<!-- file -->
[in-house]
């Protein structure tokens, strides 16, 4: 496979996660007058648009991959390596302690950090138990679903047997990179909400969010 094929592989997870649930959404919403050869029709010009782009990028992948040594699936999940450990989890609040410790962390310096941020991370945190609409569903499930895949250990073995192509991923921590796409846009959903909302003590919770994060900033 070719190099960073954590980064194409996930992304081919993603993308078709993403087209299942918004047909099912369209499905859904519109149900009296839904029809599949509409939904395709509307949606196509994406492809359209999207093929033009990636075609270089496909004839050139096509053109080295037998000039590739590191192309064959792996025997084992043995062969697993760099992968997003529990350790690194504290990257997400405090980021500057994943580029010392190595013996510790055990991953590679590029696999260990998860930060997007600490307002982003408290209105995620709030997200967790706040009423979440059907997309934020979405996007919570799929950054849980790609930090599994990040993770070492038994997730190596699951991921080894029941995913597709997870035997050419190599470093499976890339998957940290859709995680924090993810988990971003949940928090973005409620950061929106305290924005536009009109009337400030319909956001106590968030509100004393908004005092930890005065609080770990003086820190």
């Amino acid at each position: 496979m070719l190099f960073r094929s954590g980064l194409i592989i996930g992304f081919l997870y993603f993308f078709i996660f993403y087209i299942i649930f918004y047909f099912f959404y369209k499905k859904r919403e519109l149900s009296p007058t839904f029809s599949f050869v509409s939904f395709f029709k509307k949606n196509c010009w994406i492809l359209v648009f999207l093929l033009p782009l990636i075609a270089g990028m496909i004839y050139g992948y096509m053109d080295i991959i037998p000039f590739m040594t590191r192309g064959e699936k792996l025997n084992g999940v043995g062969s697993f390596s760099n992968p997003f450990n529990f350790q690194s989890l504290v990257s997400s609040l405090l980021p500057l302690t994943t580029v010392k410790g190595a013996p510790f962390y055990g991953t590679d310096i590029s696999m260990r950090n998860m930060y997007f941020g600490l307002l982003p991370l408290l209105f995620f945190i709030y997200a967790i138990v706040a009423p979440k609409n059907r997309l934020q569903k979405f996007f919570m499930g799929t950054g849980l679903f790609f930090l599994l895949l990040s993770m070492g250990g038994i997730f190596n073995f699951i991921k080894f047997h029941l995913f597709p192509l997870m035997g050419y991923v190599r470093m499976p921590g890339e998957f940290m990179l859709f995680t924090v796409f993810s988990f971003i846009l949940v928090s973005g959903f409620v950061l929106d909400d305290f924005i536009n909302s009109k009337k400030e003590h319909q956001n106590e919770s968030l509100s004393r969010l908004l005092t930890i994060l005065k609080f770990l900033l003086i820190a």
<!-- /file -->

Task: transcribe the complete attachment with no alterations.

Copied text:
[in-house]
């Protein structure tokens, strides 16, 4: 496979996660007058648009991959390596302690950090138990679903047997990179909400969010 094929592989997870649930959404919403050869029709010009782009990028992948040594699936999940450990989890609040410790962390310096941020991370945190609409569903499930895949250990073995192509991923921590796409846009959903909302003590919770994060900033 070719190099960073954590980064194409996930992304081919993603993308078709993403087209299942918004047909099912369209499905859904519109149900009296839904029809599949509409939904395709509307949606196509994406492809359209999207093929033009990636075609270089496909004839050139096509053109080295037998000039590739590191192309064959792996025997084992043995062969697993760099992968997003529990350790690194504290990257997400405090980021500057994943580029010392190595013996510790055990991953590679590029696999260990998860930060997007600490307002982003408290209105995620709030997200967790706040009423979440059907997309934020979405996007919570799929950054849980790609930090599994990040993770070492038994997730190596699951991921080894029941995913597709997870035997050419190599470093499976890339998957940290859709995680924090993810988990971003949940928090973005409620950061929106305290924005536009009109009337400030319909956001106590968030509100004393908004005092930890005065609080770990003086820190």
């Amino acid at each position: 496979m070719l190099f960073r094929s954590g980064l194409i592989i996930g992304f081919l997870y993603f993308f078709i996660f993403y087209i299942i649930f918004y047909f099912f959404y369209k499905k859904r919403e519109l149900s009296p007058t839904f029809s599949f050869v509409s939904f395709f029709k509307k949606n196509c010009w994406i492809l359209v648009f999207l093929l033009p782009l990636i075609a270089g990028m496909i004839y050139g992948y096509m053109d080295i991959i037998p000039f590739m040594t590191r192309g064959e699936k792996l025997n084992g999940v043995g062969s697993f390596s760099n992968p997003f450990n529990f350790q690194s989890l504290v990257s997400s609040l405090l980021p500057l302690t994943t580029v010392k410790g190595a013996p510790f962390y055990g991953t590679d310096i590029s696999m260990r950090n998860m930060y997007f941020g600490l307002l982003p991370l408290l209105f995620f945190i709030y997200a967790i138990v706040a009423p979440k609409n059907r997309l934020q569903k979405f996007f919570m499930g799929t950054g849980l679903f790609f930090l599994l895949l990040s993770m070492g250990g038994i997730f190596n073995f699951i991921k080894f047997h029941l995913f597709p192509l997870m035997g050419y991923v190599r470093m499976p921590g890339e998957f940290m990179l859709f995680t924090v796409f993810s988990f971003i846009l949940v928090s973005g959903f409620v950061l929106d909400d305290f924005i536009n909302s009109k009337k400030e003590h319909q956001n106590e919770s968030l509100s004393r969010l908004l005092t930890i994060l005065k609080f770990l900033l003086i820190a």